Traumatic injury in the United States presents a staggering national economic and social burden. Unfortunately, despite the burden, trauma care does not garner the leadership, funding or research commensurate to it. If there is any positive to armed conflict, one might be that war advances trauma care in both the military and civilian sectors. It is important that these hard-earned lessons, paid for in blood, be translated diffusely across the civilian sector. Recommendations from the National Academies of Sciences, Engineering and Medicine committee’s report A national trauma care system: Integrating military and civilian trauma systems to achieve zero preventable deaths after injury, provide a roadmap to improve survival, but will require concerted leadership and engagement from the point of injury through a return to daily living.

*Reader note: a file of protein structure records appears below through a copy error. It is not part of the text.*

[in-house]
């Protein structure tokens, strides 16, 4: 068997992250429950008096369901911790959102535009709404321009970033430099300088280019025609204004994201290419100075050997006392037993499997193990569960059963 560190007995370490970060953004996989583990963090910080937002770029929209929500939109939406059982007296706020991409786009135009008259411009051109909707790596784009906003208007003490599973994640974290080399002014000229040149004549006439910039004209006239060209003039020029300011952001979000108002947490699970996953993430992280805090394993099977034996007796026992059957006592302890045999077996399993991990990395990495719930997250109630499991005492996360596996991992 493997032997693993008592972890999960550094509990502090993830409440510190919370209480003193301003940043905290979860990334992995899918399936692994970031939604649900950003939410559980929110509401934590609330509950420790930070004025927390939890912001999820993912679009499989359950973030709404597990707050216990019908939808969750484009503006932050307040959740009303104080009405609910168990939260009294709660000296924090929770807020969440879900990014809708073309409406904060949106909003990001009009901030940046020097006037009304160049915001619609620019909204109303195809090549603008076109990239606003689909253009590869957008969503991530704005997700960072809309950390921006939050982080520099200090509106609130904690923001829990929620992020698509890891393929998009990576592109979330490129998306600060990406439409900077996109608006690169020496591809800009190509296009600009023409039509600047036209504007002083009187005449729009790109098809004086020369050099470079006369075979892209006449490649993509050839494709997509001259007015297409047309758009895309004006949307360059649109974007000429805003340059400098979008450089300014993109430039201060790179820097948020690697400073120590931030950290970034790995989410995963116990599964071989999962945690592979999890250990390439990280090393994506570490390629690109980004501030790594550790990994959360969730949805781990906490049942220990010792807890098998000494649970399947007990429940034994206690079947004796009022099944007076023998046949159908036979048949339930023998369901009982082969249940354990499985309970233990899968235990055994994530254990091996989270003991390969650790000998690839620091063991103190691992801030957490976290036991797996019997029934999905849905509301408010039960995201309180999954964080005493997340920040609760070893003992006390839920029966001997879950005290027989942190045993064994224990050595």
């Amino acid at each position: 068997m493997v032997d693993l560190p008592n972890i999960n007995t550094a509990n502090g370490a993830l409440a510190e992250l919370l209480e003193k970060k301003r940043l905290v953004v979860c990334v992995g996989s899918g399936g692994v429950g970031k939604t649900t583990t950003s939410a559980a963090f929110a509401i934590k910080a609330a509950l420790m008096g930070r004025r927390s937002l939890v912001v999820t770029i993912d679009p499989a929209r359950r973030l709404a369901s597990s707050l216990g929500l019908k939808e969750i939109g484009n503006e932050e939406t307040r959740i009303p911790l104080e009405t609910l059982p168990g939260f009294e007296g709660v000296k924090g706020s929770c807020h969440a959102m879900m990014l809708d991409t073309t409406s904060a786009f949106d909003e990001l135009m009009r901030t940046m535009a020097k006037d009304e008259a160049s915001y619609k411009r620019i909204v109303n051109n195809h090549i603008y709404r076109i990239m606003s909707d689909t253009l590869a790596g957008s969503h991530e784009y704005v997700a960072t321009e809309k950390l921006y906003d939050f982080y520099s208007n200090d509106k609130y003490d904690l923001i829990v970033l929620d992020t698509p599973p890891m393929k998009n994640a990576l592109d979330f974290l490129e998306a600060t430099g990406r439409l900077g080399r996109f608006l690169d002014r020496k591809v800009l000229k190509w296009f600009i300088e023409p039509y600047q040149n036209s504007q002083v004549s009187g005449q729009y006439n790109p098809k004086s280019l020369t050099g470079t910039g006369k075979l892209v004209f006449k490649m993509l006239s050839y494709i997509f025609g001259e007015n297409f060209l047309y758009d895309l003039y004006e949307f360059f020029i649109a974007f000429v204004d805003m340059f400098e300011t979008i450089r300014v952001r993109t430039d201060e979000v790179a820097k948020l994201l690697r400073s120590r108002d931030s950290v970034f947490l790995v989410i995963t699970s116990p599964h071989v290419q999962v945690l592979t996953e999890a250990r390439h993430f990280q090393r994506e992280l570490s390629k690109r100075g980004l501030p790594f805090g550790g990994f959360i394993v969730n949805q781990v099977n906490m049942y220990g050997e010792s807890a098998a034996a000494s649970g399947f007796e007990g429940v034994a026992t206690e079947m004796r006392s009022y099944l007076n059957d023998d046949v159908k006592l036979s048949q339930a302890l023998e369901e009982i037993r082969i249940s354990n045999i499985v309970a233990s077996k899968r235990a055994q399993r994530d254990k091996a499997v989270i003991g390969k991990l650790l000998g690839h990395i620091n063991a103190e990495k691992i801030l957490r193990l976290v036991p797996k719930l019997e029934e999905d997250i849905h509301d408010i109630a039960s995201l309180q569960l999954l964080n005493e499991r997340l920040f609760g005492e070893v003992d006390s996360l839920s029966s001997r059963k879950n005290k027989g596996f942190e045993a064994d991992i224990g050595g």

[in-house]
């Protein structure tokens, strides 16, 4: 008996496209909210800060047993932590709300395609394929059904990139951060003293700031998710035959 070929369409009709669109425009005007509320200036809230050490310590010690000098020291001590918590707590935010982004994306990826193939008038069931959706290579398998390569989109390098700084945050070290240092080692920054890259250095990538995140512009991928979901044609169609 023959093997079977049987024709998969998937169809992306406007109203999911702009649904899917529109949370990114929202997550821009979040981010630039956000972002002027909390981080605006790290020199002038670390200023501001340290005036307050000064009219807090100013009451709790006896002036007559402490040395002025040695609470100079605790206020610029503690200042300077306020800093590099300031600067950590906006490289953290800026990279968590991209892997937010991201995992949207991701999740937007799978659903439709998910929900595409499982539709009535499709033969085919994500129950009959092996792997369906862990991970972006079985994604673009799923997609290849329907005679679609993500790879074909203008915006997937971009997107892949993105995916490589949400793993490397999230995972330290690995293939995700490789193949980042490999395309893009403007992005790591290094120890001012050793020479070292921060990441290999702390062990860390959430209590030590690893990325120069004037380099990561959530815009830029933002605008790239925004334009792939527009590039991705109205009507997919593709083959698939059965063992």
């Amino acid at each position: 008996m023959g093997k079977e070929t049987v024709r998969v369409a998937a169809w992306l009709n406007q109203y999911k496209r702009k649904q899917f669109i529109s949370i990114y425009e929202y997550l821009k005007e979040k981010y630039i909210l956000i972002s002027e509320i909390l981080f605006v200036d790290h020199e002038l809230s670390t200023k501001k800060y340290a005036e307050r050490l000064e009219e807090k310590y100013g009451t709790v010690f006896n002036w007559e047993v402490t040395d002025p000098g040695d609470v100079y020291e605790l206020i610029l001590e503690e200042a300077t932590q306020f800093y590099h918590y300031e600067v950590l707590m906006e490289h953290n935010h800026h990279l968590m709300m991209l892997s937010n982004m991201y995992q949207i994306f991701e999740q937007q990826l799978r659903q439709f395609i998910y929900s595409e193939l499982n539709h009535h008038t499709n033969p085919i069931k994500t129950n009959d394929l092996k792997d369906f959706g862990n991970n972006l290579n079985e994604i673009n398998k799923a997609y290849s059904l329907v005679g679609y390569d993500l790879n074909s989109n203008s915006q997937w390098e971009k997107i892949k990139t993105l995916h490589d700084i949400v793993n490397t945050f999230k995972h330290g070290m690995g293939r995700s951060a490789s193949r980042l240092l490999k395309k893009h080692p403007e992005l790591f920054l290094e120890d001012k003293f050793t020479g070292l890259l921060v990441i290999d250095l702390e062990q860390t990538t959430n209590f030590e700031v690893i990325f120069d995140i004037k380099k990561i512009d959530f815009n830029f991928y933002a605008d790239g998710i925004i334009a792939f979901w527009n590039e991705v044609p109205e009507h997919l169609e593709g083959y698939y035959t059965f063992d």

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S01E08: Stephen Levinson - Cultural Diversity in an Age of Fear

We live in an era where the values of an open society are being challenged by rising xenophobia. It is timely then to remind ourselves of the multiple gifts we have received from other cultures, from morphine to the alphabet, from our cultivars to our mathematics. Culture is the human way of adapting to local ecologies, social and political forces, and each one offers thousands of years of collective experiment. We still have very much to learn from these well-honed solutions both practically and scientifically. Critically, we need the foil of cultural diversity to help us understand the fundamentals of human nature – to distinguish native propensities from cultural formation. There is an urgency to this endeavor – the 7000 odd cultures of the world are being rapidly eroded by the forces of globalization, ethnic cleansing and state centralization or collapse.